[VIDEO] Battle of Generations: ‘Bitter Boomer vs Millennial’ FBN’s Charlie Gasparino and National Review Reporter Jillian MelchiorPosted: June 11, 2015
Watch Charlie Gasparino and Neil Cavuto talk about Lifestyle Budget on Cavuto.
For TownHall.com, Kurt Schlichter writes: Conservatism is the Ramones at CBGB – loud, fast and alive. In contrast, liberalism is the headliner at a state fair concert. It’s Foghat, serenading its anesthetized fans as America slow rides into decline.
“Liberals want to see themselves as punks. They aren’t. They are sad conformists.”
Back in the 70s, the Ramones put a steel-toed boot into the behind of a fat, flabby rock ‘n roll world that has lost its way. That’s what conservatives are doing today to American politics and culture. And the dinosaur rockers of the status quo hate it.
“Everything about liberalism is stodgy, everything is old, everything is about control.”
But some things have changed. Back in the 70’s, it was alienated young people leading the way, yet today’s Millennials support the very liberal status quo that keeps them down. What’s pathetic is that they are so eagerly complicit in their own serfdom.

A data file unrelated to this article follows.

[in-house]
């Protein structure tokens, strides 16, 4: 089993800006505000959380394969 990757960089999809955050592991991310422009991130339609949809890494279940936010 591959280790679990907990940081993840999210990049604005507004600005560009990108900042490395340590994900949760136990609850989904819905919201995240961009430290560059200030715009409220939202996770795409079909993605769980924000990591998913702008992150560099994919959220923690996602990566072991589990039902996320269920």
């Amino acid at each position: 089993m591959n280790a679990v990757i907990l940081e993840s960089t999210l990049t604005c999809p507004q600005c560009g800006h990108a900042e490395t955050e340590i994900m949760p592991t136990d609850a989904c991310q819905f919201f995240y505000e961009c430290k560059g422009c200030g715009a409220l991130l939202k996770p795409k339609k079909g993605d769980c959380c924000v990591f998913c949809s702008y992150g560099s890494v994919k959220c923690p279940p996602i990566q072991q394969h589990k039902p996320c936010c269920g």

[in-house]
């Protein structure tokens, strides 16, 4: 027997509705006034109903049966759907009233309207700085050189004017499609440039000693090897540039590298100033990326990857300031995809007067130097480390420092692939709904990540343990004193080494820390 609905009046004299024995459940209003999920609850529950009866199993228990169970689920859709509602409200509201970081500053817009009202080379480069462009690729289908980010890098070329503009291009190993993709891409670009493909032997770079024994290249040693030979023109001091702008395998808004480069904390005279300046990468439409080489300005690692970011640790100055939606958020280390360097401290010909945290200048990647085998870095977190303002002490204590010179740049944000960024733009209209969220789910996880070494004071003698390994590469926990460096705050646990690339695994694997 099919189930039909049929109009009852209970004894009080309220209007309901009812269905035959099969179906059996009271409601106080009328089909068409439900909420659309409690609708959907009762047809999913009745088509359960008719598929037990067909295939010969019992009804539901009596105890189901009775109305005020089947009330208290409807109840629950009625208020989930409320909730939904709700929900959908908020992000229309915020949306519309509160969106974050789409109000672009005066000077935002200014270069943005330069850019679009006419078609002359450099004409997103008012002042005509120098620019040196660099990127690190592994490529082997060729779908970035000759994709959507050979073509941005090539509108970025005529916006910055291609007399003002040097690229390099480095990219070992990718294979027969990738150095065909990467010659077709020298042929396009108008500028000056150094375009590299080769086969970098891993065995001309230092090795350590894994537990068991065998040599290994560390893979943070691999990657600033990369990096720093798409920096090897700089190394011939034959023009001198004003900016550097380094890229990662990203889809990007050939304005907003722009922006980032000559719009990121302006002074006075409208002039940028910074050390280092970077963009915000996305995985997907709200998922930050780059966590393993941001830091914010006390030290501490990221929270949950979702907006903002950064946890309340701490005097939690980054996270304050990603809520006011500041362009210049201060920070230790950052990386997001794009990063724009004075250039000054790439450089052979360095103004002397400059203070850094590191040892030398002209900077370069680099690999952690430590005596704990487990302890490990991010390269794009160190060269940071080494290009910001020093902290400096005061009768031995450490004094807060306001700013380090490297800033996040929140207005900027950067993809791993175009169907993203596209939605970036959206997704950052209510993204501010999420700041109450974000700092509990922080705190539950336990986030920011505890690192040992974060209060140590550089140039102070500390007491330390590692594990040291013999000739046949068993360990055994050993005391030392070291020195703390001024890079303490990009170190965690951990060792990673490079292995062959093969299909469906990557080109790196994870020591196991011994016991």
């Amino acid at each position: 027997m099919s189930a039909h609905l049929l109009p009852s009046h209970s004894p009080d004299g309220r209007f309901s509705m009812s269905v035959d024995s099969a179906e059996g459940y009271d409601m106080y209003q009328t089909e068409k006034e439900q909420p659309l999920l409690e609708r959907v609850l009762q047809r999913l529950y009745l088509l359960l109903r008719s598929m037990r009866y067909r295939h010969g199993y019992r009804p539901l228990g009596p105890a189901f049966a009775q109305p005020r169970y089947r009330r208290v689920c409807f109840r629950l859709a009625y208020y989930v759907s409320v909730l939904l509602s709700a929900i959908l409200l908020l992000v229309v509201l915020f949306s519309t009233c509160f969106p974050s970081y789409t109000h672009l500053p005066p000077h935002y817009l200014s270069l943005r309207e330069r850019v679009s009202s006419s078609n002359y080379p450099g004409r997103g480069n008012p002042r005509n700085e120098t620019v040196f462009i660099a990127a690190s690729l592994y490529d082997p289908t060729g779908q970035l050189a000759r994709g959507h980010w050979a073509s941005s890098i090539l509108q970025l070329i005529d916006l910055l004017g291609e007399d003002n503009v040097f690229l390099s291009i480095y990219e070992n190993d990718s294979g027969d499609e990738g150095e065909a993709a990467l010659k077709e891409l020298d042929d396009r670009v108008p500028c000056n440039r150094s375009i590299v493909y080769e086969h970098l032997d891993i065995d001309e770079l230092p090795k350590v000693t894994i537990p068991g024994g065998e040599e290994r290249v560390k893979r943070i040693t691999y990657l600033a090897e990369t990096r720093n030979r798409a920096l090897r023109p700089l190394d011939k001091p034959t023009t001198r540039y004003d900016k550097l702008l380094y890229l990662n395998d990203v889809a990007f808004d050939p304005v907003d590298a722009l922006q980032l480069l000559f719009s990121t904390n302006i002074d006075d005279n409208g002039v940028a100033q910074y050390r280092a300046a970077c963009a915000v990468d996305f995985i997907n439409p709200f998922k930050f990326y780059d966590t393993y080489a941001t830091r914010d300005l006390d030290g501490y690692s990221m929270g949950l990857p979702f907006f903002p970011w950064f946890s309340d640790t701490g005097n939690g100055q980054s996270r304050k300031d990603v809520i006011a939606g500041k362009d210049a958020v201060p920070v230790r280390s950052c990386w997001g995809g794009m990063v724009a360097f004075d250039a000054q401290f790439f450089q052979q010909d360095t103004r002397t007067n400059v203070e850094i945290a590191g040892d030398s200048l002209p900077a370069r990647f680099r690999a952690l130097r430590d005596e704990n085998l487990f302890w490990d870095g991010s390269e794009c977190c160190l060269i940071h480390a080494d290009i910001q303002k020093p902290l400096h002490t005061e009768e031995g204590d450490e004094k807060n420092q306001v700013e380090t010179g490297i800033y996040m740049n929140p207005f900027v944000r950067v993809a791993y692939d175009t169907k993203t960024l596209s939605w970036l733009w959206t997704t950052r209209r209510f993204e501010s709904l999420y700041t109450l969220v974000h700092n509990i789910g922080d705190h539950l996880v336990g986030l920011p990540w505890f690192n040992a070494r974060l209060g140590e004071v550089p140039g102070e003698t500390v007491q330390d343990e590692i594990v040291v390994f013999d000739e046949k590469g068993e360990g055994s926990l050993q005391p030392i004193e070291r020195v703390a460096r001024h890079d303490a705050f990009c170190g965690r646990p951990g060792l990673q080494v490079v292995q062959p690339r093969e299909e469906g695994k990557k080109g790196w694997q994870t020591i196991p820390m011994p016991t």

Dead-end jobs, innovations like Uber sacrificed to protect established Democrat corporatist allies, and tons of student debt for their degrees in Feminist Interpretive Dance – you Millennials have been, and will be, fooled again. And again and again.
Look at ancient Hillary Clinton, that improbable Millennial heroine. She’s the Bachman Turner Overdrive of American politics, out there literally taking care of business – especially the businesses who take care of her by paying her hundreds of thousands a pop to come talk to them. Read the rest of this entry »
Breitbart.com‘s Chriss W. Street reports: Barack Obama may be the Republicans’ best friend when it comes to educating 18-33-year olds of the Millennial Generation about the downside of voting for the Democrats’ economic policies. According to a report from the Pew Research Center for Social and Demographic Trends, the 73.7 million Millennialsare “unattached to organized politics and religion, linked by social media, burdened by debt, distrustful of people, in no rush to marry— and optimistic about the future.”